Lee Cataluna: There's A Big Difference Between Arrested And Convicted - Honolulu Civil Beat

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About the Author

Lee Cataluna

Lee Cataluna is a columnist for Civil Beat. You can reach her by email at lcataluna@civilbeat.org


Though Honolulu police reclassified the search for missing child Isabella Kalua, also known by her birth name Ariel Sellers, to a murder investigation, the child’s body has not been found.

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Isaac and Lehua Kalua were arrested following the disappearance of their adopted daughter and investigators raided their home.

Isaac and Lehua Kalua were indicted by a grand jury on murder charges.

But it cannot be said that Isaac and Lehua Kalua murdered that little girl, at least not by journalists.

Or that used to be the standard in professional journalism. Some of the recent news coverage of the girl’s disappearance, however, steps away from that old-fashioned rule and slides the slippery slope toward assumptions about guilt because the adoptive parents were arrested.

While most news stories invoke phrases like “police believe that,” “prosecutors say that” or “witnesses claim,” some of the coverage of this case could be seen as suggesting that the Kaluas murdered the girl as though that were a fact when it has not been proven in court to date.

On Nov. 12, KHON ran a headline on its site that read: “The extent of state oversight at Kalua home is unclear prior to Isabella Kalua’s murder.”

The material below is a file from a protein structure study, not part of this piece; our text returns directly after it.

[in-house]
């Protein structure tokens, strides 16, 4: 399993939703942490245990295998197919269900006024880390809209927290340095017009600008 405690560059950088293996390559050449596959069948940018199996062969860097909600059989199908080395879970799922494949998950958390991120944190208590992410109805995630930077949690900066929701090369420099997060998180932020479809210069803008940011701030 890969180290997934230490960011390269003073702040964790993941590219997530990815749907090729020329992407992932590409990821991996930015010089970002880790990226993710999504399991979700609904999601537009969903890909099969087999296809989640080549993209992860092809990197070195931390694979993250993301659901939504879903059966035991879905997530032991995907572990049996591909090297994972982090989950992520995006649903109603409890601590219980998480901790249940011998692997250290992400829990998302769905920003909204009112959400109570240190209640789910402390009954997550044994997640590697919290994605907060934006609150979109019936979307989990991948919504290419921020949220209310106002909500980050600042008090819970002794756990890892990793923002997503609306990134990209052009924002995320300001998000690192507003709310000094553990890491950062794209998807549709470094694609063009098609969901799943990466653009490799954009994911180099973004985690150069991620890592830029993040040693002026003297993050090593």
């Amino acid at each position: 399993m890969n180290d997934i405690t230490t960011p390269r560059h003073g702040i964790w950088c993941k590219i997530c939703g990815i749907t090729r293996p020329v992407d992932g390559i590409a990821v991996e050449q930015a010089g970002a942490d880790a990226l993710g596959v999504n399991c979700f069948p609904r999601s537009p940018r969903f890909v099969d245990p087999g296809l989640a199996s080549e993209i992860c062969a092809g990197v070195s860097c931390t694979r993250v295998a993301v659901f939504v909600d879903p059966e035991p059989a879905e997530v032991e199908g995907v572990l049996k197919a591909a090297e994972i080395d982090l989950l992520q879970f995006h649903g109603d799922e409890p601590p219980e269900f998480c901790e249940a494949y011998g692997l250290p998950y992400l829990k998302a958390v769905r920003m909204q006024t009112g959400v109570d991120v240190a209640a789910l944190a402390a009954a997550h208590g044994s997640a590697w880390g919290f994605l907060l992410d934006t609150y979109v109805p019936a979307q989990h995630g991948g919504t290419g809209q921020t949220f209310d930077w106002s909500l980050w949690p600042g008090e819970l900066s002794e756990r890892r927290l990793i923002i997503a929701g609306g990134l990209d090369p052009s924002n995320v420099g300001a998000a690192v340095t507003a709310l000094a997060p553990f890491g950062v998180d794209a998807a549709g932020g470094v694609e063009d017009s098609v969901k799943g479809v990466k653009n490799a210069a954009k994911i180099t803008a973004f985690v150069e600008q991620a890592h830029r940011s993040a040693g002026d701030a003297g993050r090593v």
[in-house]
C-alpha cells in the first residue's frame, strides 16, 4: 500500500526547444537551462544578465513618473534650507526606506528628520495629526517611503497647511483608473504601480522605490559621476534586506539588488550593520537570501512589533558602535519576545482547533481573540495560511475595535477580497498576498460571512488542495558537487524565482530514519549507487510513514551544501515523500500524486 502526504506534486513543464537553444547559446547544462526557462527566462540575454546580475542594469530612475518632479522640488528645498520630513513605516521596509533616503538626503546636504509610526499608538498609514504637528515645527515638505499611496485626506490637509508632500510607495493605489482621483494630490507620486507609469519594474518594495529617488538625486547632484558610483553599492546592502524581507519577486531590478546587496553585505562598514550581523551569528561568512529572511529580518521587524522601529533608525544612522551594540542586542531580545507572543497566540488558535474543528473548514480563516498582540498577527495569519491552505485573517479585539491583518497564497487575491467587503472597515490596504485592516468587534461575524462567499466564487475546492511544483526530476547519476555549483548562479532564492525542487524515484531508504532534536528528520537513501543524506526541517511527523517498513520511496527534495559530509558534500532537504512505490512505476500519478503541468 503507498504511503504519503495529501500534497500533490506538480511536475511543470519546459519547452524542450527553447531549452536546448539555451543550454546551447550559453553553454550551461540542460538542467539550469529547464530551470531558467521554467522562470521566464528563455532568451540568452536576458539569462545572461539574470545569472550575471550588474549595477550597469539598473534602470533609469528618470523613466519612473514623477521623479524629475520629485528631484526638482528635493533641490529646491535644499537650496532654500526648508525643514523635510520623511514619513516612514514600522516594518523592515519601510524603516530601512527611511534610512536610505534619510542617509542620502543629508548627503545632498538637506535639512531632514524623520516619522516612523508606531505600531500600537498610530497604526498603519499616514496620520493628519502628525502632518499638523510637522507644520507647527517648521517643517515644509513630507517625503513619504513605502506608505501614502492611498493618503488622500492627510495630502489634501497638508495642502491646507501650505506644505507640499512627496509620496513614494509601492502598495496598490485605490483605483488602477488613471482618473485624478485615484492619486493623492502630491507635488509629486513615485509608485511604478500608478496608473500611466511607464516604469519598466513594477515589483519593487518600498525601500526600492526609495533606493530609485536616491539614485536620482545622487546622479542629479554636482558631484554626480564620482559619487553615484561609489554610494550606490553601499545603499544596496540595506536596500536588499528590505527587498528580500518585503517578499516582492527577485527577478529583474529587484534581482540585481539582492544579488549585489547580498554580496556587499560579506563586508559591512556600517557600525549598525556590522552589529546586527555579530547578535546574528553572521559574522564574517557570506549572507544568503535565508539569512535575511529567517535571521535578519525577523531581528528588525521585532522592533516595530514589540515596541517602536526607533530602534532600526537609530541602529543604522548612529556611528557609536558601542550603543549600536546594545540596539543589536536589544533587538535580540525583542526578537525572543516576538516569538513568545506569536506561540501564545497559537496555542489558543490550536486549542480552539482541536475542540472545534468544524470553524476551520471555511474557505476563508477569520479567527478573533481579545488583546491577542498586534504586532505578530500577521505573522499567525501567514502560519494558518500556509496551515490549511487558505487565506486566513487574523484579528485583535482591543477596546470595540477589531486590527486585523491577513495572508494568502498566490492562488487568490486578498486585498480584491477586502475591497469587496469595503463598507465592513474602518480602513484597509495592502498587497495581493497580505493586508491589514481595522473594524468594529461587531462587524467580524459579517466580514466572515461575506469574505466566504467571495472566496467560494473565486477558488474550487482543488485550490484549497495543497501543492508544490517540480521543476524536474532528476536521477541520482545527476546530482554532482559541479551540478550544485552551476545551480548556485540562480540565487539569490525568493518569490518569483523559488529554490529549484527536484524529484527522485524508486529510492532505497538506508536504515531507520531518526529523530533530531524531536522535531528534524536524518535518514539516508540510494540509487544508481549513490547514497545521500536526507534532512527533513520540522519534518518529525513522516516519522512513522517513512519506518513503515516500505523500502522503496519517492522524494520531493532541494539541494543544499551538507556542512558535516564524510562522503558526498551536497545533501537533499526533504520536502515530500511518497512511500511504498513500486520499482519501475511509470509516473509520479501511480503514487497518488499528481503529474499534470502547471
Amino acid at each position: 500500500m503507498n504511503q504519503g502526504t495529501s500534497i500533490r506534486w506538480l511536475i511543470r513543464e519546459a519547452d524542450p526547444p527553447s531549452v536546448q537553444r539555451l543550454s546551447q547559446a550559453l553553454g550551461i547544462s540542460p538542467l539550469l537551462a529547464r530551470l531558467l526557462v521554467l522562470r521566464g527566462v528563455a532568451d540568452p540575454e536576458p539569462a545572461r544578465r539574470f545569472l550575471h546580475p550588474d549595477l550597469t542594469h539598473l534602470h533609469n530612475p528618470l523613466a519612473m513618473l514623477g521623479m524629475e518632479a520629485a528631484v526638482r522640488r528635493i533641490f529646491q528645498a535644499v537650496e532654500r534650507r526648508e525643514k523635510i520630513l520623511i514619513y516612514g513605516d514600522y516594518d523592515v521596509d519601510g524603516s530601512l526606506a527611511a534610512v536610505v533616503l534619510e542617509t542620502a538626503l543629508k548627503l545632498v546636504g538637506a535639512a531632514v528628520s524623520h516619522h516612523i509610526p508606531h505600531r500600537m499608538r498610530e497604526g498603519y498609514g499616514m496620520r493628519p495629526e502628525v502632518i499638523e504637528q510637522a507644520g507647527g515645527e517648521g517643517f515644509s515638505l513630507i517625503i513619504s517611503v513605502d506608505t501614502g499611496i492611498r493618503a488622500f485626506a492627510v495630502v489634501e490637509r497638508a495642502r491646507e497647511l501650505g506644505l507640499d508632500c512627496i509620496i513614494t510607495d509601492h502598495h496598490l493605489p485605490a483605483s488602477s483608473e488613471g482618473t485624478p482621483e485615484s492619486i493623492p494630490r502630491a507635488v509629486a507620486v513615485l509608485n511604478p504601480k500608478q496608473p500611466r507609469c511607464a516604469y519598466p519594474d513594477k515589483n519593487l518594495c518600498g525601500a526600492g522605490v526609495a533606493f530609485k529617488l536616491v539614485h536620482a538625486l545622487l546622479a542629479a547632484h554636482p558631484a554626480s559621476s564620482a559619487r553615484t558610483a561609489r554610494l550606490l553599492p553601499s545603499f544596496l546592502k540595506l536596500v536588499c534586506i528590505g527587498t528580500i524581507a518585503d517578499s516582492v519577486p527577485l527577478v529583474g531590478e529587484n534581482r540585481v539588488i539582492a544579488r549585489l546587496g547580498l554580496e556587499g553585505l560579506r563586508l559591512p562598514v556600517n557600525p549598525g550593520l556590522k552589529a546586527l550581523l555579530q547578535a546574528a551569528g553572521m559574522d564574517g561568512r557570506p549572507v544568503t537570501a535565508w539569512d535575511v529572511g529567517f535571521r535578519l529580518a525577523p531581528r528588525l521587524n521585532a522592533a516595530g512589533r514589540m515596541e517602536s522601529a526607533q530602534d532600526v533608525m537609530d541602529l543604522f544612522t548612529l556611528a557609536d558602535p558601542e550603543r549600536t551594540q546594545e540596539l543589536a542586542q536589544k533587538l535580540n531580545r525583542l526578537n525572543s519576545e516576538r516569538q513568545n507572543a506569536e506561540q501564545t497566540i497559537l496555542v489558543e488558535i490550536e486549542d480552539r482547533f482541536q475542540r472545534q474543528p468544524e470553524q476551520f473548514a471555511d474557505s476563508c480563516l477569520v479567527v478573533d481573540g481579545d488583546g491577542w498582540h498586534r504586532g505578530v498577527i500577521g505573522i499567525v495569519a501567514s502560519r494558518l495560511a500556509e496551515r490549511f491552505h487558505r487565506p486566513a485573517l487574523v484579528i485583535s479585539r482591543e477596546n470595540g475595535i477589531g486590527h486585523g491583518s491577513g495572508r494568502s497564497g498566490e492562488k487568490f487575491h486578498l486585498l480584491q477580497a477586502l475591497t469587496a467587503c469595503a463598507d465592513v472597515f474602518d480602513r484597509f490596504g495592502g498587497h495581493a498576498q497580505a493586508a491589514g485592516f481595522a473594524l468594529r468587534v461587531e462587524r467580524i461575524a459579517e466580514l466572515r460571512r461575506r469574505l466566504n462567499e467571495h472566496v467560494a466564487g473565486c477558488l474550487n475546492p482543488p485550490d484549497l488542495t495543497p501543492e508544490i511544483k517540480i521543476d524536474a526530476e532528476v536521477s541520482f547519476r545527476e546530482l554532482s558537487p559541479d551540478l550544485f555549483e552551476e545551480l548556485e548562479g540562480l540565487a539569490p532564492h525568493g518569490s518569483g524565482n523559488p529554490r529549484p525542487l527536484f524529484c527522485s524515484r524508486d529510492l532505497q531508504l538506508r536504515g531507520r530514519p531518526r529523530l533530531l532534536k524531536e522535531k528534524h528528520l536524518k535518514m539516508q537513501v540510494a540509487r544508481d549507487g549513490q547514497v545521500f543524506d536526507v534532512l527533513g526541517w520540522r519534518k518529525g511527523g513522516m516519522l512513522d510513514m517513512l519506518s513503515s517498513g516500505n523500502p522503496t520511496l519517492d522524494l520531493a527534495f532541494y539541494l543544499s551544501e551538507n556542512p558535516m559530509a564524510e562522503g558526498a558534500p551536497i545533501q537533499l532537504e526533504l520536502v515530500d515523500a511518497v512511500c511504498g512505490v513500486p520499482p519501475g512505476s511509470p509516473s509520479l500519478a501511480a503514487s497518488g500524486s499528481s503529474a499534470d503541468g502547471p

On Nov. 18, KHON ran the headline: “With 12-year-old as key witness in murder of Isabella Kalua, experts lay out challenges for prosecutors.”

It should be noted that headline writing is a tricky craft in itself, and often headlines are shortened out of necessity to just include key words, not complete details.

Hawaii News Now also ran interviews with people protesting the foster care system who clearly assumed the allegations were true and said things like “children shouldn’t be dying in foster care.” Of course no one can argue against that statement, but still, it has not yet been proven that’s what happened.

The story of Isabella’s disappearance got picked up by what is known as the “true crime” circuit — websites that aggregate news coverage of horrific crime across the United States. This amplified the assumption that the allegations were indeed true.

Isabella Kalua
Isabella Kalua’s body has not been found and police are still investigating her cause of death. HPD

On Nov. 19, a website called Crime Online ran a story with the headline: “Isabella Kalua: Bio Family to Sue After 6-year-old Dies.” The second part of the headline did invoke the word “allegedly,” but only in regard to the reports of the way the child was mistreated.

The Independent carried a story that asked the question, “What happened to Isabella ‘Ariel’ Kalua, six-year-old who died in care of adoptive parents.”

The story was even carried by People magazine online.

None of this is to be construed as any sort of defense of Isaac and Lehua Kalua. It’s about the state of journalism and the eroding guardrails that keep reportage of a case from veering into assumption, speculation, or worse, sensationalism in service of entertainment.

The use of the word “allegedly” is a flimsy little fig leaf often stuck on the end of a journalist’s sentence to cover the liability of a false accusation, as in the Fox News headline, “Missing Hawaiian girl, 6, was duct taped in dog cage by adoptive parents, stopped breathing, sister alleges.” Though almost an afterthought, “allegedly” is nevertheless important. The presumption of innocence, or “innocent until proven guilty,” is a legal principle in the American justice system.